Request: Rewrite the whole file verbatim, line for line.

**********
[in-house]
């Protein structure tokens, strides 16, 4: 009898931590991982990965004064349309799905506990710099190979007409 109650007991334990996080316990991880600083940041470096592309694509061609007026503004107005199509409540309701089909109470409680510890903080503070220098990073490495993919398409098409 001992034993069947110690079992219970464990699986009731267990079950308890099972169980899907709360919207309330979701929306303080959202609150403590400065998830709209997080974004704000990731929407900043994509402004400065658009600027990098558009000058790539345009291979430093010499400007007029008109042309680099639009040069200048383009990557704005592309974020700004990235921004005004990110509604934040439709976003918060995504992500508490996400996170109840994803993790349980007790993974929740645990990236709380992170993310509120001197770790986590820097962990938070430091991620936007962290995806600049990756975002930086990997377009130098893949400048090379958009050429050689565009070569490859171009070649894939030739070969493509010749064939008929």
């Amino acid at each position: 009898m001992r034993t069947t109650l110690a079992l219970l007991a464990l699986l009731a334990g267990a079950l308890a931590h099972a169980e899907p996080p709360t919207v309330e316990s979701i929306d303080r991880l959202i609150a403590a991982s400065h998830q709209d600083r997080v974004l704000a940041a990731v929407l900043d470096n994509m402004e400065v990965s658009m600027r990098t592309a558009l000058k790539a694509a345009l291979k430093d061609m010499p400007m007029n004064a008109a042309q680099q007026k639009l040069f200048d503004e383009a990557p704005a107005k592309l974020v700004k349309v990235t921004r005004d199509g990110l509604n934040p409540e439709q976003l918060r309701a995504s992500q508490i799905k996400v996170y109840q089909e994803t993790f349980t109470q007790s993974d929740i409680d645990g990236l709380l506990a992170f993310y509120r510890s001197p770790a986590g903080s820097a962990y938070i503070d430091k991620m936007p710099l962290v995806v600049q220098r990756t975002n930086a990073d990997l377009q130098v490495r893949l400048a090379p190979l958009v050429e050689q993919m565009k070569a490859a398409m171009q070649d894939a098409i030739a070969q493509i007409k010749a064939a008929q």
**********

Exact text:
[in-house]
């Protein structure tokens, strides 16, 4: 009898931590991982990965004064349309799905506990710099190979007409 109650007991334990996080316990991880600083940041470096592309694509061609007026503004107005199509409540309701089909109470409680510890903080503070220098990073490495993919398409098409 001992034993069947110690079992219970464990699986009731267990079950308890099972169980899907709360919207309330979701929306303080959202609150403590400065998830709209997080974004704000990731929407900043994509402004400065658009600027990098558009000058790539345009291979430093010499400007007029008109042309680099639009040069200048383009990557704005592309974020700004990235921004005004990110509604934040439709976003918060995504992500508490996400996170109840994803993790349980007790993974929740645990990236709380992170993310509120001197770790986590820097962990938070430091991620936007962290995806600049990756975002930086990997377009130098893949400048090379958009050429050689565009070569490859171009070649894939030739070969493509010749064939008929």
């Amino acid at each position: 009898m001992r034993t069947t109650l110690a079992l219970l007991a464990l699986l009731a334990g267990a079950l308890a931590h099972a169980e899907p996080p709360t919207v309330e316990s979701i929306d303080r991880l959202i609150a403590a991982s400065h998830q709209d600083r997080v974004l704000a940041a990731v929407l900043d470096n994509m402004e400065v990965s658009m600027r990098t592309a558009l000058k790539a694509a345009l291979k430093d061609m010499p400007m007029n004064a008109a042309q680099q007026k639009l040069f200048d503004e383009a990557p704005a107005k592309l974020v700004k349309v990235t921004r005004d199509g990110l509604n934040p409540e439709q976003l918060r309701a995504s992500q508490i799905k996400v996170y109840q089909e994803t993790f349980t109470q007790s993974d929740i409680d645990g990236l709380l506990a992170f993310y509120r510890s001197p770790a986590g903080s820097a962990y938070i503070d430091k991620m936007p710099l962290v995806v600049q220098r990756t975002n930086a990073d990997l377009q130098v490495r893949l400048a090379p190979l958009v050429e050689q993919m565009k070569a490859a398409m171009q070649d894939a098409i030739a070969q493509i007409k010749a064939a008929q």